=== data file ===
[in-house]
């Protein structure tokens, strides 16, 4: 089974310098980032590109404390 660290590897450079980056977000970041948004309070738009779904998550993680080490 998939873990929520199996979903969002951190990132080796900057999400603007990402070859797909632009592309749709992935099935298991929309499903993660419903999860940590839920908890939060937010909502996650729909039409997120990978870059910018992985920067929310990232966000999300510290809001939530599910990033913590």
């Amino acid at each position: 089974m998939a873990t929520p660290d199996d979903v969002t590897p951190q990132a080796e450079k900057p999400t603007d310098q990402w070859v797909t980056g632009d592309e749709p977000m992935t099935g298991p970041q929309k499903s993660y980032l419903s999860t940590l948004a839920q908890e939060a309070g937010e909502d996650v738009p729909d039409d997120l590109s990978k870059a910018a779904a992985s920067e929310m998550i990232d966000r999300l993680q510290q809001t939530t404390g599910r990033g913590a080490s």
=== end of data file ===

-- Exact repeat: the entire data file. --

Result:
[in-house]
């Protein structure tokens, strides 16, 4: 089974310098980032590109404390 660290590897450079980056977000970041948004309070738009779904998550993680080490 998939873990929520199996979903969002951190990132080796900057999400603007990402070859797909632009592309749709992935099935298991929309499903993660419903999860940590839920908890939060937010909502996650729909039409997120990978870059910018992985920067929310990232966000999300510290809001939530599910990033913590």
């Amino acid at each position: 089974m998939a873990t929520p660290d199996d979903v969002t590897p951190q990132a080796e450079k900057p999400t603007d310098q990402w070859v797909t980056g632009d592309e749709p977000m992935t099935g298991p970041q929309k499903s993660y980032l419903s999860t940590l948004a839920q908890e939060a309070g937010e909502d996650v738009p729909d039409d997120l590109s990978k870059a910018a779904a992985s920067e929310m998550i990232d966000r999300l993680q510290q809001t939530t404390g599910r990033g913590a080490s």